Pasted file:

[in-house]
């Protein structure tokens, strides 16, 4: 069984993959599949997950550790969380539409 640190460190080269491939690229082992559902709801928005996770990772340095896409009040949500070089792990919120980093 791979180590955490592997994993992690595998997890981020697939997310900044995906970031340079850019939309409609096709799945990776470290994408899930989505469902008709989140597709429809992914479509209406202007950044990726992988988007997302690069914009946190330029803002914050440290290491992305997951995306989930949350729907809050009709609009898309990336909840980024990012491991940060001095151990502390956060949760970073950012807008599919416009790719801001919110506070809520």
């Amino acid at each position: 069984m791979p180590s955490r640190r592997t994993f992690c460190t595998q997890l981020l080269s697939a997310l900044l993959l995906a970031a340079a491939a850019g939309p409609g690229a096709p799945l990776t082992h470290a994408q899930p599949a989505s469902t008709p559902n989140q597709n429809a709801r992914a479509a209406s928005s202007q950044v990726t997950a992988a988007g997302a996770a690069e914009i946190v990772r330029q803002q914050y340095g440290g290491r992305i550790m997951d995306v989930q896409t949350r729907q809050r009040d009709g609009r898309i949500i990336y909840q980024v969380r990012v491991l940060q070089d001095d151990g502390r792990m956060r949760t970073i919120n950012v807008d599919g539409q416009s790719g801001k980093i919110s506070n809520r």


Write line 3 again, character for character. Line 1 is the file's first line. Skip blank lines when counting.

């Amino acid at each position: 069984m791979p180590s955490r640190r592997t994993f992690c460190t595998q997890l981020l080269s697939a997310l900044l993959l995906a970031a340079a491939a850019g939309p409609g690229a096709p799945l990776t082992h470290a994408q899930p599949a989505s469902t008709p559902n989140q597709n429809a709801r992914a479509a209406s928005s202007q950044v990726t997950a992988a988007g997302a996770a690069e914009i946190v990772r330029q803002q914050y340095g440290g290491r992305i550790m997951d995306v989930q896409t949350r729907q809050r009040d009709g609009r898309i949500i990336y909840q980024v969380r990012v491991l940060q070089d001095d151990g502390r792990m956060r949760t970073i919120n950012v807008d599919g539409q416009s790719g801001k980093i919110s506070n809520r």